Tort Law

Editor:
Keith A. Cutler, Esquire

Trial court may not weigh credibility in ruling on motion for summary judgment.  Loth v. Union Pacific Railroad Company, No. 94105 (Mo. App. E.D., April 12, 2011), Mooney, J. (Ahrens, J. dissenting)
Plaintiff filed a FELA claim for injuries suffered while working for Defendant.  While his FELA claim was pending, Plaintiff filed Chapter 7 bankruptcy.  However, Plaintiff did not list his FELA claim as an asset in his bankruptcy schedules; Plaintiff was ultimately granted a discharge in bankruptcy.   Four years later, Plaintiff asked the bankruptcy court to reopen his bankruptcy case in order to include his FELA claim as an asset, which the bankruptcy court allowed.   Thereafter, in the still-pending FELA action, Defendant moved for summary judgment on the ground that the FELA claim was barred by the judicial estoppel doctrine.  The doctrine operates to prevent a party from taking a position in one judicial proceeding, and reaping the benefits therefrom, then taking a contrary position in a subsequent judicial proceeding to reap additional benefits.   Plaintiff argued that the omission of his FELA claim from his bankruptcy was inadvertent and unintentional.  He claimed he advised his bankruptcy attorney of the FELA claim, and relied on his attorney's advice and on his attorney's preparation of the bankruptcy schedules.  Defendant argued that Plaintiff's omission was not inadvertent or unintentional, but that a clear financial motive for not disclosing his pending FELA claim as an asset in the bankruptcy proceeding could be inferred.   The trial court acknowledged that the parties strenuously disputed whether Plaintiff's omission was deliberate or a good-faith mistake.  Nevertheless, the trial court determined that Plaintiff's omission was deliberate, and granted summary judgment in favor of Defendant.   Plaintiff appealed.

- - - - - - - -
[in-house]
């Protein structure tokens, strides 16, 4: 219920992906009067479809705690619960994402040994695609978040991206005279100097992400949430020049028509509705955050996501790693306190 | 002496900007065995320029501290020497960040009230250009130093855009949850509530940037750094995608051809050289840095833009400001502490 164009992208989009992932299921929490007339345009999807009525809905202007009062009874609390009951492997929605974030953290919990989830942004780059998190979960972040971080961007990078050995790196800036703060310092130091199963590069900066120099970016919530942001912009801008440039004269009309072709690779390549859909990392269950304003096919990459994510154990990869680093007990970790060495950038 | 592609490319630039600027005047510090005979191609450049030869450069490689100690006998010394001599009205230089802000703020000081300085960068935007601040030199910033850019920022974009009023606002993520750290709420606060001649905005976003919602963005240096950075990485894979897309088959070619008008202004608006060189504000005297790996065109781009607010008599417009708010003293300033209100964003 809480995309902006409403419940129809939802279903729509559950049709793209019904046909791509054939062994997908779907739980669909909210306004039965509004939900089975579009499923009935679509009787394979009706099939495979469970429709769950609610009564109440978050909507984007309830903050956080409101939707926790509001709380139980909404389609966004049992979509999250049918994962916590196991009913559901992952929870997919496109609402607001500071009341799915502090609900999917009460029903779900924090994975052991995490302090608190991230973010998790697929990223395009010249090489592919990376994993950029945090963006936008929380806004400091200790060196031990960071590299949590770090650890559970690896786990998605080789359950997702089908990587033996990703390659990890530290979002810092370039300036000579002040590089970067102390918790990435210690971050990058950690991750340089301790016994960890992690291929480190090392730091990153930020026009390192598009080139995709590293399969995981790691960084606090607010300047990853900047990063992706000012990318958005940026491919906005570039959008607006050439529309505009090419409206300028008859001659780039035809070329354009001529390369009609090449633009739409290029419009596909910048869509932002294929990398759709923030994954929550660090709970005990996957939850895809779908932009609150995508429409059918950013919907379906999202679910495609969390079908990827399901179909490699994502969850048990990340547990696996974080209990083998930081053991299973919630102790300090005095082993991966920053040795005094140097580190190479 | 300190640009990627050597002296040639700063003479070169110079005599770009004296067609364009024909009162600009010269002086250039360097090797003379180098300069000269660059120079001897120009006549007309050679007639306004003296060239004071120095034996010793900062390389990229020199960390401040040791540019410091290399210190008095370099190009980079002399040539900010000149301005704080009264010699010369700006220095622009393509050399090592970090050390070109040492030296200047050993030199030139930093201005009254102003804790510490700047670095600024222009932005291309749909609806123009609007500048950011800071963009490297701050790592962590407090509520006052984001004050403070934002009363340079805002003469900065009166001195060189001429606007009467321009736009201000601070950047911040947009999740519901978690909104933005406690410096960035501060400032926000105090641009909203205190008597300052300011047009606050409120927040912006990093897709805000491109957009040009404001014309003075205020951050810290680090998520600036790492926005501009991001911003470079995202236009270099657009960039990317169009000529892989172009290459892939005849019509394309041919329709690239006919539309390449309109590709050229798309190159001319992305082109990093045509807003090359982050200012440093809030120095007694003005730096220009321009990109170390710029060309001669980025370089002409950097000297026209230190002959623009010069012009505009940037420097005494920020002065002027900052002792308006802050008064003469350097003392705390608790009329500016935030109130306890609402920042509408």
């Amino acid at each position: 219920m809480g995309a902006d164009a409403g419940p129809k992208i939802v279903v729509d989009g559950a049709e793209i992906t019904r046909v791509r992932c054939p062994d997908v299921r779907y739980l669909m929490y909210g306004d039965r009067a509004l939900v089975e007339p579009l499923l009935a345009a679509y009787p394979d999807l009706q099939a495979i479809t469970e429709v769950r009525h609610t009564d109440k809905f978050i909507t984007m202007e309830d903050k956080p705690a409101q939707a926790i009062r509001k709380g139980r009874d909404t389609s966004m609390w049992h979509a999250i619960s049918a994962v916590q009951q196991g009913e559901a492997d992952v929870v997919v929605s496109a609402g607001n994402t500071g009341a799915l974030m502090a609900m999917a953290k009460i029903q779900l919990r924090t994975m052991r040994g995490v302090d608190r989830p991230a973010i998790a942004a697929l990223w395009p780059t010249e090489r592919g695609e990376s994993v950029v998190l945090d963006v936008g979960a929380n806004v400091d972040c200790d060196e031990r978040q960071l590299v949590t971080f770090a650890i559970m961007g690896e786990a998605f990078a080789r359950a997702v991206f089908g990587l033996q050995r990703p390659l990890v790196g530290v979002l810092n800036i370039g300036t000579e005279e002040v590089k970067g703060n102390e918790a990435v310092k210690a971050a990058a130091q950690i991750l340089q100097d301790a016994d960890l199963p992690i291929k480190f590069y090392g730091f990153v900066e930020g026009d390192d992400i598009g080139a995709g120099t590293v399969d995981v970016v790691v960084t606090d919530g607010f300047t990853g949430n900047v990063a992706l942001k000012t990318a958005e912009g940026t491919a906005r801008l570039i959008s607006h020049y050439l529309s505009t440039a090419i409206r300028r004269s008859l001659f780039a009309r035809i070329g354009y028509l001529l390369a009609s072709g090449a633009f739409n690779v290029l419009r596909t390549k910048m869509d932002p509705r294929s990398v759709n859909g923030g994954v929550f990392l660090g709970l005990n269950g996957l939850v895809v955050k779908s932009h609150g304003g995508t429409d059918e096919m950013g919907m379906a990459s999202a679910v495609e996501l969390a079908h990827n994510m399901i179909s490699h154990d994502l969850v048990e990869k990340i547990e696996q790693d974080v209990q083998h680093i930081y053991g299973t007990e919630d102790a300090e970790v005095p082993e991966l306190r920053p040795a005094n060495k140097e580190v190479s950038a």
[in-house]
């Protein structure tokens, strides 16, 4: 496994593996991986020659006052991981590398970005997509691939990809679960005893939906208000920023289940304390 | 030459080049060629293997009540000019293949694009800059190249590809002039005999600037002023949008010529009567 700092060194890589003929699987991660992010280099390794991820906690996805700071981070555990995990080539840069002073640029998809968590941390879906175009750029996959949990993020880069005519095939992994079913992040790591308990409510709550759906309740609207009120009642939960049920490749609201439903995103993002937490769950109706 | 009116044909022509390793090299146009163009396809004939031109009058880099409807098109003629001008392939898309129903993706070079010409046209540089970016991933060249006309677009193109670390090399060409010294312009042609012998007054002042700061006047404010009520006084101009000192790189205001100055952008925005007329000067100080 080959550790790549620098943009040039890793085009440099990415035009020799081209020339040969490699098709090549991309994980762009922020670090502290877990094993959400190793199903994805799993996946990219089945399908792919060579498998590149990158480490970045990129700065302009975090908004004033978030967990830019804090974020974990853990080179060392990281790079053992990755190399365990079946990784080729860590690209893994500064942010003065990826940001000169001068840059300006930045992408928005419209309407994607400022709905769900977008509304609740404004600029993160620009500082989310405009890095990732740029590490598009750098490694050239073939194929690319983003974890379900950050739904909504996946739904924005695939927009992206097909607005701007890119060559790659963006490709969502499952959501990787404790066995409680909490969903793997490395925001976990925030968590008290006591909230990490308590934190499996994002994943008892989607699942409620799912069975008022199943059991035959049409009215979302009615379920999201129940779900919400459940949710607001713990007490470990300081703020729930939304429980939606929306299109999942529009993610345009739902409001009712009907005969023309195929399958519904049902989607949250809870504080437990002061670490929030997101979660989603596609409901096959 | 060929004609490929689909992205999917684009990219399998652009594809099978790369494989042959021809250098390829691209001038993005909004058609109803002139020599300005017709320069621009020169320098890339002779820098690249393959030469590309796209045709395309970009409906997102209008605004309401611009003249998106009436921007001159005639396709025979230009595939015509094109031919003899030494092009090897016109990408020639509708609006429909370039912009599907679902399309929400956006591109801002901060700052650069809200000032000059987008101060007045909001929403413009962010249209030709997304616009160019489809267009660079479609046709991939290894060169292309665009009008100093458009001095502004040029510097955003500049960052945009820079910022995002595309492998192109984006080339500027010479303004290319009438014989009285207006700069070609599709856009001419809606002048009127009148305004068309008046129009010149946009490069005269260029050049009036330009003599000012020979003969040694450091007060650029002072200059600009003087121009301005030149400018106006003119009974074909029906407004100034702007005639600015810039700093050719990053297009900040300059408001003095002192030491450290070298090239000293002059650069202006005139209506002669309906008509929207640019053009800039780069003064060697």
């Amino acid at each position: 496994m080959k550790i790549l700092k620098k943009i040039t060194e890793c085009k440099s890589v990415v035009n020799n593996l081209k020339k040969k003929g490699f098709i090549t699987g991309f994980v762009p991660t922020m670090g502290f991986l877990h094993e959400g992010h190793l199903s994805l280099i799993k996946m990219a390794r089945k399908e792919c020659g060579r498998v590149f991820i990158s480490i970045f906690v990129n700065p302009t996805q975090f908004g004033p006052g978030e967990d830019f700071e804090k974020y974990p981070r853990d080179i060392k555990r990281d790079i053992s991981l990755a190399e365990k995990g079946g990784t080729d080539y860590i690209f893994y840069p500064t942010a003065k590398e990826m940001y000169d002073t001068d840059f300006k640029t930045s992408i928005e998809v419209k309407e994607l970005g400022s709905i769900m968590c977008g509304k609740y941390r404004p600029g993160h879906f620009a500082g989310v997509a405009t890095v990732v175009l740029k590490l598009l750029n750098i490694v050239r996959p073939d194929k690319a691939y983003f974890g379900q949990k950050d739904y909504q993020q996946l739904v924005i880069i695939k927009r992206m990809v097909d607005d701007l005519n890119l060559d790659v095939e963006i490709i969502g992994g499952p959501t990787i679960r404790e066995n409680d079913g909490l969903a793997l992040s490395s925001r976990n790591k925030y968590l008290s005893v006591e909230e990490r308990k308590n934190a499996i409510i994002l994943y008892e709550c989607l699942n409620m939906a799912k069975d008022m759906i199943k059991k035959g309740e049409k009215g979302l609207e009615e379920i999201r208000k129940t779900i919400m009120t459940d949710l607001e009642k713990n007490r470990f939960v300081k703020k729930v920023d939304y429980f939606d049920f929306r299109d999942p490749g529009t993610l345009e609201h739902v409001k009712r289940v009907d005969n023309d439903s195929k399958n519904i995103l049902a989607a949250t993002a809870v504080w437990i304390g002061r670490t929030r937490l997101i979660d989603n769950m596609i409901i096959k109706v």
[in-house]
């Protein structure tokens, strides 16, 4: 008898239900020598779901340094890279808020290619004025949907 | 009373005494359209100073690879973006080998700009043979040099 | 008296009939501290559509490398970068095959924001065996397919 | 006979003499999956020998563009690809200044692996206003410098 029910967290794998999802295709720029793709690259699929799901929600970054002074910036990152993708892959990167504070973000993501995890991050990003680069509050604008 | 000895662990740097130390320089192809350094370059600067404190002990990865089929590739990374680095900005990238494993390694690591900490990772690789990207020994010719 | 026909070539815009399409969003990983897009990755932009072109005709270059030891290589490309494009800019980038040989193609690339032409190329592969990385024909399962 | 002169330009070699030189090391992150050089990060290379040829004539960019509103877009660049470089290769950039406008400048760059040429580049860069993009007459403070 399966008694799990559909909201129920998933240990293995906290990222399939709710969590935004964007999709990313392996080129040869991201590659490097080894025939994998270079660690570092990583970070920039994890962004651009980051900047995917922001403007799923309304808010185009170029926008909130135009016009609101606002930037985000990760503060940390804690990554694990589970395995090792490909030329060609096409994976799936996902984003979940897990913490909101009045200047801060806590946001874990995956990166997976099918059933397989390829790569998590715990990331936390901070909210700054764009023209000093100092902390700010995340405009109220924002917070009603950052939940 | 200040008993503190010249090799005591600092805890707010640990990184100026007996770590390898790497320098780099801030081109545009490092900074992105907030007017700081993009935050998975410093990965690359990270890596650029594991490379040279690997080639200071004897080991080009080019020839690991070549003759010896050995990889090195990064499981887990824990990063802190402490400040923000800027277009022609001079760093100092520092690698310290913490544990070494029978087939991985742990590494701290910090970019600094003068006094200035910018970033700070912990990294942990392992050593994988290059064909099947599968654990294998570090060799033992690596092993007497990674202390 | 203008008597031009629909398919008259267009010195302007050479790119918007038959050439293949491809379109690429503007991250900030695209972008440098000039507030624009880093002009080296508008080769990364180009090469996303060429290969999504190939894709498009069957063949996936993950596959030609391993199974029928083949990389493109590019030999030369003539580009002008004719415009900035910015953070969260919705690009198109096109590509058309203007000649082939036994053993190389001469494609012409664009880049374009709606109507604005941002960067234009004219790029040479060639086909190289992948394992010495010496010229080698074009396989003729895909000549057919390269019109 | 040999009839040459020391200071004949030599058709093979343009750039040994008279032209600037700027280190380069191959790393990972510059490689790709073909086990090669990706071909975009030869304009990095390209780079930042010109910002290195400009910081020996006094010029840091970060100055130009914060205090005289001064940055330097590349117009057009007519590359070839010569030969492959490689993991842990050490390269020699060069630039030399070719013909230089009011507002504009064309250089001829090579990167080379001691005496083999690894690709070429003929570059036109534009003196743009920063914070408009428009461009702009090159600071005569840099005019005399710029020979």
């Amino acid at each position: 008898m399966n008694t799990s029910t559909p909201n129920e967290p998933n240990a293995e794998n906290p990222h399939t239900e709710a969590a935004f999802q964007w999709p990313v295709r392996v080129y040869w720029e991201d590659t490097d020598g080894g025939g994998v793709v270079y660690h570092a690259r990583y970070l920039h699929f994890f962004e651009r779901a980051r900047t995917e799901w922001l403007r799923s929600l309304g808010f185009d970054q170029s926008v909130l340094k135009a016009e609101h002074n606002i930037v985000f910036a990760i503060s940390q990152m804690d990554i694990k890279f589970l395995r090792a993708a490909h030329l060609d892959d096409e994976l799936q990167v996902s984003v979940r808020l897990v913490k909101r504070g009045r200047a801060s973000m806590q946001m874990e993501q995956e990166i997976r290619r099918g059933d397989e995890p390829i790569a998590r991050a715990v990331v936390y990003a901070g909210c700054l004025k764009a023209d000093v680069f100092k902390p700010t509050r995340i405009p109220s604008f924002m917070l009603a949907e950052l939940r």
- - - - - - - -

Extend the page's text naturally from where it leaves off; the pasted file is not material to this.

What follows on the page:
HeldReversed and remanded.  The court of appeals held "It is well-established that the court is not allowed to make credibility determinations when considering summary judgment motions.  . . . Rather, such matters are for the trier of fact.  When a court is faced with a credibility determination on an issue material to the cause of action, summary judgment is not appropriate."  The court of appeals concluded by stating, "Because there are two plausible inferences that can reasonably be drawn from the evidence regarding Plaintiff's intent in failing to disclose his FELA claim in his bankruptcy action, a genuine dispute exists and summary judgment is not proper."

The Missouri Bar Courts Bulletin, 11-May